Okay, I know it’s been awhile, but I’ve been busy, next week is the week before performance, and lots and lots of hours go into this practice. I am continually writing the manuscript though-Hit fifty pages and beyond!
Also, I’m at a crossroads. Do you think Legolas should die in my story? Do you want yourself to be introduced as a character? Email me at email@example.com to tell me what you think. Comments are always appreciated, as are votes and suggestions.
Namarie for now,
“Niandil! Niandil!” she sobbed, without a thought to the escaped Haldìr. Night was soon upon them, but Liedral lay next to her beloved Niandil, warming him with her body. He was vaguely aware of it, and immensely grateful in the dim depths of his fevered mind.
The sun broke over the treetops in a fiery blast, dispelling the darkness. Its warm rays fell upon the sleeping pair, and the dew rose from their bodies in breathy steam.
Niandil awoke fist, and was amazed to find the camp restored, a small fire crackling merrily, water boiling above it in a small pot. The fragrant smell of bacon filled the air, and he could see a small frying pan filled with strips of the salty repast.
And yet Liedral was nestled against him, secure in the crook of his right arm. He furrowed his brow, puzzled, as he eased himself into a sitting position.
A shadow fell over him, and he twisted to see a grinning Haldìr. Niandil gave a strangled cry and tried to scoot away. A sharp pain up and down his limb reminded him of his broken leg.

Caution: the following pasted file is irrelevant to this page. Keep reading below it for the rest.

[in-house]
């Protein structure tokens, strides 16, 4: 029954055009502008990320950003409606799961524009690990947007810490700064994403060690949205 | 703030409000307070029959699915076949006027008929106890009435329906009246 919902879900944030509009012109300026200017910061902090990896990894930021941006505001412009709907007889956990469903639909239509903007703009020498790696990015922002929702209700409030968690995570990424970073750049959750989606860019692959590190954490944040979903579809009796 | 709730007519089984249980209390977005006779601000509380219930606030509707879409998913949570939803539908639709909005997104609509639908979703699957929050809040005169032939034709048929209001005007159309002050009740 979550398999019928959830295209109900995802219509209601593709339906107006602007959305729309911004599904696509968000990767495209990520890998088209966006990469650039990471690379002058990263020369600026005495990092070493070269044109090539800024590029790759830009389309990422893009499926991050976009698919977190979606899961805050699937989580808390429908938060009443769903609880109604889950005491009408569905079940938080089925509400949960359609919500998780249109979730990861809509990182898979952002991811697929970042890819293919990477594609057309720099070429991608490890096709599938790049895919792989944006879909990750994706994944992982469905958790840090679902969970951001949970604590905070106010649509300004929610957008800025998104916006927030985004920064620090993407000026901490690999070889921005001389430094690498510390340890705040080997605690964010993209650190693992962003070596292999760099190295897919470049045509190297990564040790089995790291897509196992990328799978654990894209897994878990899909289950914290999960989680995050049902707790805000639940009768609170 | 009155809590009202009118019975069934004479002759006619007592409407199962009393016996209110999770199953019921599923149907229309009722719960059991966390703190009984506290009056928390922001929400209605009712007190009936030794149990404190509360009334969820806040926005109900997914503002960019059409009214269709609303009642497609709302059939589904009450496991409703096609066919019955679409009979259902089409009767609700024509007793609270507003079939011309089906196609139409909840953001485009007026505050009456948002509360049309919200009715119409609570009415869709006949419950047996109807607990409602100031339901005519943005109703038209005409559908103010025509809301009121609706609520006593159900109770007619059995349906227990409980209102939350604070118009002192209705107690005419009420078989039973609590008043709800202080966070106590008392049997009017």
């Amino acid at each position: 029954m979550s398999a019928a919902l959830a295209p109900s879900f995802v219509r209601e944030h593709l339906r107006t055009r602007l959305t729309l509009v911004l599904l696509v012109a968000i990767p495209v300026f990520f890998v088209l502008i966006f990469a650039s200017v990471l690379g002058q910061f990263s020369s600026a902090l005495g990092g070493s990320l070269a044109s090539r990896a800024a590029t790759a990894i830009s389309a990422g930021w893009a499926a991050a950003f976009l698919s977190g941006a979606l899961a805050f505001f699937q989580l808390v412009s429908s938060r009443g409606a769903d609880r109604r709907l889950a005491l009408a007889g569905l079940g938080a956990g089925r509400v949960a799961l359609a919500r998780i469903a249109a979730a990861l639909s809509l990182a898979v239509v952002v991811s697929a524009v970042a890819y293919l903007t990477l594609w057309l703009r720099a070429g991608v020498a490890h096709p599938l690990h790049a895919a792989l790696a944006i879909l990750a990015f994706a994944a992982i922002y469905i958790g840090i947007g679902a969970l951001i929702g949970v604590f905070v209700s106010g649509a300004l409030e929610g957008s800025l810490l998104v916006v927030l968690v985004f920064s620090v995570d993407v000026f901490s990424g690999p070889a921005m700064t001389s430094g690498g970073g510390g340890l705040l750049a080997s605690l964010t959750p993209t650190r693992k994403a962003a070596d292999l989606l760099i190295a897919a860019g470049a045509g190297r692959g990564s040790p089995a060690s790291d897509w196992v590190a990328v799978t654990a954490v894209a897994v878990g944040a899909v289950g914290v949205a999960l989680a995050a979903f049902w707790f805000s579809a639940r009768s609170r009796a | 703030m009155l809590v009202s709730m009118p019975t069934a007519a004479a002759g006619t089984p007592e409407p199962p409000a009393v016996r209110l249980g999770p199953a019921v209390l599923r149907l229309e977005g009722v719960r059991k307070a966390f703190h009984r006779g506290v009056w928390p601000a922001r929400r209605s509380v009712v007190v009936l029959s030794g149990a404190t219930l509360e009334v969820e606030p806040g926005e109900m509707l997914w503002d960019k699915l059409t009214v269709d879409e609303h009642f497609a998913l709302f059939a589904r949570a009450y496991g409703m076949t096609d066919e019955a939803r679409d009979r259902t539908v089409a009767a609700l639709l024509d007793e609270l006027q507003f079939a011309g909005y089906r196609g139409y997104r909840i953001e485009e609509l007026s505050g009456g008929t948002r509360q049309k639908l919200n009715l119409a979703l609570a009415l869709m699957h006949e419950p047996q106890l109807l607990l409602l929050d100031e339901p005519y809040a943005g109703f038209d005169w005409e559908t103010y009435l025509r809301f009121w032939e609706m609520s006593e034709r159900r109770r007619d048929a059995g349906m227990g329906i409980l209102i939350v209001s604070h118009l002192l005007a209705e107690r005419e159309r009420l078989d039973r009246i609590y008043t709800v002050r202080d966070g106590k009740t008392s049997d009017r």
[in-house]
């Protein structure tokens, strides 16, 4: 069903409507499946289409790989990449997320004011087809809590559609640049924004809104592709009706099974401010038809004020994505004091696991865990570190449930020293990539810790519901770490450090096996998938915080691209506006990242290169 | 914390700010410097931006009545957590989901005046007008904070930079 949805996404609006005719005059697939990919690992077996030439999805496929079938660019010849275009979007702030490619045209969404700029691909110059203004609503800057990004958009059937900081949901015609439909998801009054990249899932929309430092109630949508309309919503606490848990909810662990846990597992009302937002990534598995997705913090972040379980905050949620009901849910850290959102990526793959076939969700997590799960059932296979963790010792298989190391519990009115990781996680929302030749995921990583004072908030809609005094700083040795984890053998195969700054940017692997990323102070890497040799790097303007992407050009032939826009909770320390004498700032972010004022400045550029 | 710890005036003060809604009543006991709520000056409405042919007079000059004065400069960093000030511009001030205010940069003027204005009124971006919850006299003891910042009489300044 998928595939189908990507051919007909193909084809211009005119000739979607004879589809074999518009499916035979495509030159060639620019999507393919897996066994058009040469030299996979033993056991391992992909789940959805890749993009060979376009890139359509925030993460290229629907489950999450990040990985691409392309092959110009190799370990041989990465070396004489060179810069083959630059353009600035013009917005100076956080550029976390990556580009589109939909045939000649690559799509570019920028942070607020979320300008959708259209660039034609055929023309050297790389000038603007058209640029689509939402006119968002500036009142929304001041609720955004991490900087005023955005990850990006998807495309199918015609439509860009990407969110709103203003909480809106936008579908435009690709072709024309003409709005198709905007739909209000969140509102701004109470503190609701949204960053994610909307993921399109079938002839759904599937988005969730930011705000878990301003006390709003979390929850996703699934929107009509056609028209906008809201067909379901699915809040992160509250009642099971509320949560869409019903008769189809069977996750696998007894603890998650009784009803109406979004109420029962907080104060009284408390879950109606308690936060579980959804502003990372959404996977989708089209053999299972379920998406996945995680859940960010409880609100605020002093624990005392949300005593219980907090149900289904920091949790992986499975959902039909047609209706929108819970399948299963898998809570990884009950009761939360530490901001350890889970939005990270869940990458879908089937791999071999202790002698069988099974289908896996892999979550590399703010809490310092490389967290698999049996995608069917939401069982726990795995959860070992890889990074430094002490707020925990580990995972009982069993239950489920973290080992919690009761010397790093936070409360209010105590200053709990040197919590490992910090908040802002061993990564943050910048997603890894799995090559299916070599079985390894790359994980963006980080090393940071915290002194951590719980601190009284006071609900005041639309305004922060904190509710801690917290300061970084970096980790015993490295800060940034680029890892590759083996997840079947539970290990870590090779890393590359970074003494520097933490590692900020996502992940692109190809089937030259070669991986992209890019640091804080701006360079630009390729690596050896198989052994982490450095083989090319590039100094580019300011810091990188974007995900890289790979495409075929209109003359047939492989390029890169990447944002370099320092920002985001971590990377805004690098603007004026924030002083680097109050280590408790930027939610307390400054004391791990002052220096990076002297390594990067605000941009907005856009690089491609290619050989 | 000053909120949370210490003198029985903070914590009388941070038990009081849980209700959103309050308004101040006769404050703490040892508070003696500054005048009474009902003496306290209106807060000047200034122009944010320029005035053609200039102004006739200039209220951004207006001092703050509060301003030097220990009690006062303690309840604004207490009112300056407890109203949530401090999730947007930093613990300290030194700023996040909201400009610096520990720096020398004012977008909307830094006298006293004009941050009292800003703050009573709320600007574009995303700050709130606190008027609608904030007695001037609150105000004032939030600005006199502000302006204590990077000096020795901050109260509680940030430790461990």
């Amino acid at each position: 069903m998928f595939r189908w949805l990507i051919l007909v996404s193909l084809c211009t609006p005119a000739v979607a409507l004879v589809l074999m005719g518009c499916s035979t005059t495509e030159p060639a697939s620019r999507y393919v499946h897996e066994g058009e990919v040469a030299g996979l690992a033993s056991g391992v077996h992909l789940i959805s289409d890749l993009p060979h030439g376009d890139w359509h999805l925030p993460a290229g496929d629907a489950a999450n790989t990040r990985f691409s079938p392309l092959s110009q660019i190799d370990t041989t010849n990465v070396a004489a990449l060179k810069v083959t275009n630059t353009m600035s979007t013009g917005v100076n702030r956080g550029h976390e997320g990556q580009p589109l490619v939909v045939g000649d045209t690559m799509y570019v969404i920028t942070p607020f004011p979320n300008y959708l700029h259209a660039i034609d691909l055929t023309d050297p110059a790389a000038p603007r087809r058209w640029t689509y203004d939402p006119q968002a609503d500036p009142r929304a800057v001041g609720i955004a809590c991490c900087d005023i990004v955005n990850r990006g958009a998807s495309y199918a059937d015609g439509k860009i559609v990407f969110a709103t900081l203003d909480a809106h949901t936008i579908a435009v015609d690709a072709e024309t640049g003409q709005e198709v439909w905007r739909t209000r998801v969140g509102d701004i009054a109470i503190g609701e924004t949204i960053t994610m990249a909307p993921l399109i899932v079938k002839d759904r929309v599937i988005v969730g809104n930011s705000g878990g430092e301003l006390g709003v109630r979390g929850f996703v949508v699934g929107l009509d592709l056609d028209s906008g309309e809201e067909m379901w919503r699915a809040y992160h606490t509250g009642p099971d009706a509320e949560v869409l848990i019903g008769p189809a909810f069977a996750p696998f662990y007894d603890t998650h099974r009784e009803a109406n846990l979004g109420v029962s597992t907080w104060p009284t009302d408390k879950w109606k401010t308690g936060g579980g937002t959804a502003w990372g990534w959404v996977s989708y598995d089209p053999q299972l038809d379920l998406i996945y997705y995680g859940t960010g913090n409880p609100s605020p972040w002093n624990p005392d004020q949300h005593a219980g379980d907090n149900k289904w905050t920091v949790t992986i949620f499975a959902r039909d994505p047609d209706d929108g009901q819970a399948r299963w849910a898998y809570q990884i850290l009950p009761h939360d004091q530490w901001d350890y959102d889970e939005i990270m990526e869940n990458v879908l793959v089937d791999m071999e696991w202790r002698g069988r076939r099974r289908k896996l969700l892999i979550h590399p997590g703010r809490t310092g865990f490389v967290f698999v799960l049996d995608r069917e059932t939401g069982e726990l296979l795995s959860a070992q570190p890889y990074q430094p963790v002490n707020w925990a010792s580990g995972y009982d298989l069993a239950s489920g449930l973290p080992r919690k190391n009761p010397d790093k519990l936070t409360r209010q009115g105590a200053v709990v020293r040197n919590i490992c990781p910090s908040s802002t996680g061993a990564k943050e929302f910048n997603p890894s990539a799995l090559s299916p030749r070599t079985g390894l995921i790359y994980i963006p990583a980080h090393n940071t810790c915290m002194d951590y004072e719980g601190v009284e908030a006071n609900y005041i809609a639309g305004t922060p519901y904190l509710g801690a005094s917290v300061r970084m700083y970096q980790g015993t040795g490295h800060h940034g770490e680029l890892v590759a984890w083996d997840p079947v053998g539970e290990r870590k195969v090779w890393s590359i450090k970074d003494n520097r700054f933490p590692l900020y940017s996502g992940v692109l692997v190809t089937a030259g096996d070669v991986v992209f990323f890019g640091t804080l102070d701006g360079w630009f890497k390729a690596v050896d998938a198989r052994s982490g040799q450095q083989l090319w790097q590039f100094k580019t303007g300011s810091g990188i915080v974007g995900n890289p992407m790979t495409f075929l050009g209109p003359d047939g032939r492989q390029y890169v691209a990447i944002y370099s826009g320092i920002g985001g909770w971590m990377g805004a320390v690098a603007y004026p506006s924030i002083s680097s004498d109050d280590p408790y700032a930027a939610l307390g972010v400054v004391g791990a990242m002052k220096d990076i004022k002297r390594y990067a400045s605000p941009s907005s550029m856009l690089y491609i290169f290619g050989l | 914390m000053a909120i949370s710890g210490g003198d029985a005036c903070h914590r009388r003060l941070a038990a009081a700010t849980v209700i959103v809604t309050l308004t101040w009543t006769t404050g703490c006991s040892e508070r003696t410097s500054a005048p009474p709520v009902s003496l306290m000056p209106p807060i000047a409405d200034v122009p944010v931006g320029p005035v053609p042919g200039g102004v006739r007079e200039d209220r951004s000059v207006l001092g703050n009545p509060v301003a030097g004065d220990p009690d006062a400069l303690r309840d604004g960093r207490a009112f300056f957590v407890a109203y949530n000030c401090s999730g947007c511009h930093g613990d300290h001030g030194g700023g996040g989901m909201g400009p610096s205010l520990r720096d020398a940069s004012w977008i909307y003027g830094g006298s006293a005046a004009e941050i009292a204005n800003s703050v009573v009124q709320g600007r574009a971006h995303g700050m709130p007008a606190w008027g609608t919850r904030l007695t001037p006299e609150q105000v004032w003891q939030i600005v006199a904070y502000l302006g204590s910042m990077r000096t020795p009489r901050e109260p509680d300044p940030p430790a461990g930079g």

“What do you want?” he demanded authoritatively.
His cry had awoken Liedral. “What is it, Niandil?” she asked sleepily, sitting up.
“Regina…My Regina…” murmured Haldìr in a strange, broken whisper. Liedral froze as he laid his hands on her head. Only a small whimper that escaped her lips and her darting eyes betrayed her fear.
Haldìr knelt behind Liedral slowly, as if in dream, and began crooning an eerie melody in Sindarin. Niandil understood enough of it to know that it was a song of lost love regained.
“What do you want with me?” cried Liedral at last fear dominating her voice.
“Regina, I just want you to come home with me, home to Lothlòrien.” A pleading note entered his voice, which was a cracking alto rather than his usual baritone. “Please,” he begged.
“Who is Regina?” asked Niandil in a stage whisper.
“She was–is my mother,” said Liedral with difficulty. “Haldìr’s wife,” she added for good measure,
Niandil opened his mouth to speak, but Haldìr let out a low moan and sank to the earth. Liedral managed to catch his head and lay it down gently on the ground with a sigh. She turned a sorrowful face to Niandil.
“What are we going to do?” she asked. “I can’t leave him here…” She trailed off, gazing at Niandil dolefully.
“Help me lay him out straight, and tell me exactly why you’re running away?” suggested Niandil. “Although if Haldìr’s your father, who could really blame you?”
Liedral straightened Haldìr’s body and sighed again. “He’s not my father. That’s a long story, of which I have yet to learn al the details.” She stood and tidied the camp.
Niandil smiled sympathetically. “Your mother wasn’t married to the man who sired you, was she?”
Liedral looked up from the fire, which she was tending. “How did you know that?” she asked, stunned and ashamed.
“My mother wasn’t either,” said Niandil sadly.